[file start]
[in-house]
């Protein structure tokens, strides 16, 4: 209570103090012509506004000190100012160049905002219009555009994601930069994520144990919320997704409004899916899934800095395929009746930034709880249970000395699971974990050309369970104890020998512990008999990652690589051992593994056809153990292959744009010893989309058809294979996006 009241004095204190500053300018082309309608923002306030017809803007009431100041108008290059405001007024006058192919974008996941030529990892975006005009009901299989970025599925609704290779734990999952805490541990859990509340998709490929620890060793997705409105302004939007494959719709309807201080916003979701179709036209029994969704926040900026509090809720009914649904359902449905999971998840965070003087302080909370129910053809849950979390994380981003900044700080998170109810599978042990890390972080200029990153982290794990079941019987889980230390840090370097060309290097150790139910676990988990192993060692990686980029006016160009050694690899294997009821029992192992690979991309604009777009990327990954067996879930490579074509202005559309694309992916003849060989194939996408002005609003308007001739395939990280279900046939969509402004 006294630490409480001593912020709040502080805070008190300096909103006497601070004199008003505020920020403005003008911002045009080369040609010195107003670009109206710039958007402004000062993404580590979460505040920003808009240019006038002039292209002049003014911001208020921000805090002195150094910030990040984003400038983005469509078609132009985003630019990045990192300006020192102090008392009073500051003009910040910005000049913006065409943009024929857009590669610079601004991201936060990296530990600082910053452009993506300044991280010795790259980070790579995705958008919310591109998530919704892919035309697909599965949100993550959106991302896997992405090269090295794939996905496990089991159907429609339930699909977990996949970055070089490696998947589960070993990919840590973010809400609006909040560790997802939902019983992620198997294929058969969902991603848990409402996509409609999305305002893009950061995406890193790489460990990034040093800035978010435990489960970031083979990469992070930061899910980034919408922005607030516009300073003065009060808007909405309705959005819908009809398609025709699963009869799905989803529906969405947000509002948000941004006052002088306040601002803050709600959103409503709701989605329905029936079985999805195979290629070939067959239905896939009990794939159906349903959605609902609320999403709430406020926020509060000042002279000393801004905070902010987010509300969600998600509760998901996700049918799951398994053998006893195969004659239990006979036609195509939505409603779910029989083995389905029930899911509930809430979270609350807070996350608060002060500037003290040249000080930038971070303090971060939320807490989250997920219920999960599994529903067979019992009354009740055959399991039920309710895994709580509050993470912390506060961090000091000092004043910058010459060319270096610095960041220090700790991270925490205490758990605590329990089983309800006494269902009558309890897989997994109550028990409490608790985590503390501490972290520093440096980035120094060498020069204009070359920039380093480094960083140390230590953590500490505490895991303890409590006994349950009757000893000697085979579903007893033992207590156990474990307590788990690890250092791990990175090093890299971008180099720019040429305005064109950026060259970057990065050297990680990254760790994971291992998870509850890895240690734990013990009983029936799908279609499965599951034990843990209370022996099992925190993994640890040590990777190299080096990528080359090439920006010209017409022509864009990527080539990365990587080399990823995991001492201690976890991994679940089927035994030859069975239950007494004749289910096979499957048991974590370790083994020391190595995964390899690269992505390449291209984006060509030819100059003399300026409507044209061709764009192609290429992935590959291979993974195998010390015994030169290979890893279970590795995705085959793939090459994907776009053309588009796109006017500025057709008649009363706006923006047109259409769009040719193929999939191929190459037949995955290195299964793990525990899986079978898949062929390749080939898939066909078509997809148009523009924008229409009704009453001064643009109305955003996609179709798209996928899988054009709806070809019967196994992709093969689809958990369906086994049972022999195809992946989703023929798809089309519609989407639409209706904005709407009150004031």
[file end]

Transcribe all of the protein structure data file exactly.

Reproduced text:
[in-house]
């Protein structure tokens, strides 16, 4: 209570103090012509506004000190100012160049905002219009555009994601930069994520144990919320997704409004899916899934800095395929009746930034709880249970000395699971974990050309369970104890020998512990008999990652690589051992593994056809153990292959744009010893989309058809294979996006 009241004095204190500053300018082309309608923002306030017809803007009431100041108008290059405001007024006058192919974008996941030529990892975006005009009901299989970025599925609704290779734990999952805490541990859990509340998709490929620890060793997705409105302004939007494959719709309807201080916003979701179709036209029994969704926040900026509090809720009914649904359902449905999971998840965070003087302080909370129910053809849950979390994380981003900044700080998170109810599978042990890390972080200029990153982290794990079941019987889980230390840090370097060309290097150790139910676990988990192993060692990686980029006016160009050694690899294997009821029992192992690979991309604009777009990327990954067996879930490579074509202005559309694309992916003849060989194939996408002005609003308007001739395939990280279900046939969509402004 006294630490409480001593912020709040502080805070008190300096909103006497601070004199008003505020920020403005003008911002045009080369040609010195107003670009109206710039958007402004000062993404580590979460505040920003808009240019006038002039292209002049003014911001208020921000805090002195150094910030990040984003400038983005469509078609132009985003630019990045990192300006020192102090008392009073500051003009910040910005000049913006065409943009024929857009590669610079601004991201936060990296530990600082910053452009993506300044991280010795790259980070790579995705958008919310591109998530919704892919035309697909599965949100993550959106991302896997992405090269090295794939996905496990089991159907429609339930699909977990996949970055070089490696998947589960070993990919840590973010809400609006909040560790997802939902019983992620198997294929058969969902991603848990409402996509409609999305305002893009950061995406890193790489460990990034040093800035978010435990489960970031083979990469992070930061899910980034919408922005607030516009300073003065009060808007909405309705959005819908009809398609025709699963009869799905989803529906969405947000509002948000941004006052002088306040601002803050709600959103409503709701989605329905029936079985999805195979290629070939067959239905896939009990794939159906349903959605609902609320999403709430406020926020509060000042002279000393801004905070902010987010509300969600998600509760998901996700049918799951398994053998006893195969004659239990006979036609195509939505409603779910029989083995389905029930899911509930809430979270609350807070996350608060002060500037003290040249000080930038971070303090971060939320807490989250997920219920999960599994529903067979019992009354009740055959399991039920309710895994709580509050993470912390506060961090000091000092004043910058010459060319270096610095960041220090700790991270925490205490758990605590329990089983309800006494269902009558309890897989997994109550028990409490608790985590503390501490972290520093440096980035120094060498020069204009070359920039380093480094960083140390230590953590500490505490895991303890409590006994349950009757000893000697085979579903007893033992207590156990474990307590788990690890250092791990990175090093890299971008180099720019040429305005064109950026060259970057990065050297990680990254760790994971291992998870509850890895240690734990013990009983029936799908279609499965599951034990843990209370022996099992925190993994640890040590990777190299080096990528080359090439920006010209017409022509864009990527080539990365990587080399990823995991001492201690976890991994679940089927035994030859069975239950007494004749289910096979499957048991974590370790083994020391190595995964390899690269992505390449291209984006060509030819100059003399300026409507044209061709764009192609290429992935590959291979993974195998010390015994030169290979890893279970590795995705085959793939090459994907776009053309588009796109006017500025057709008649009363706006923006047109259409769009040719193929999939191929190459037949995955290195299964793990525990899986079978898949062929390749080939898939066909078509997809148009523009924008229409009704009453001064643009109305955003996609179709798209996928899988054009709806070809019967196994992709093969689809958990369906086994049972022999195809992946989703023929798809089309519609989407639409209706904005709407009150004031």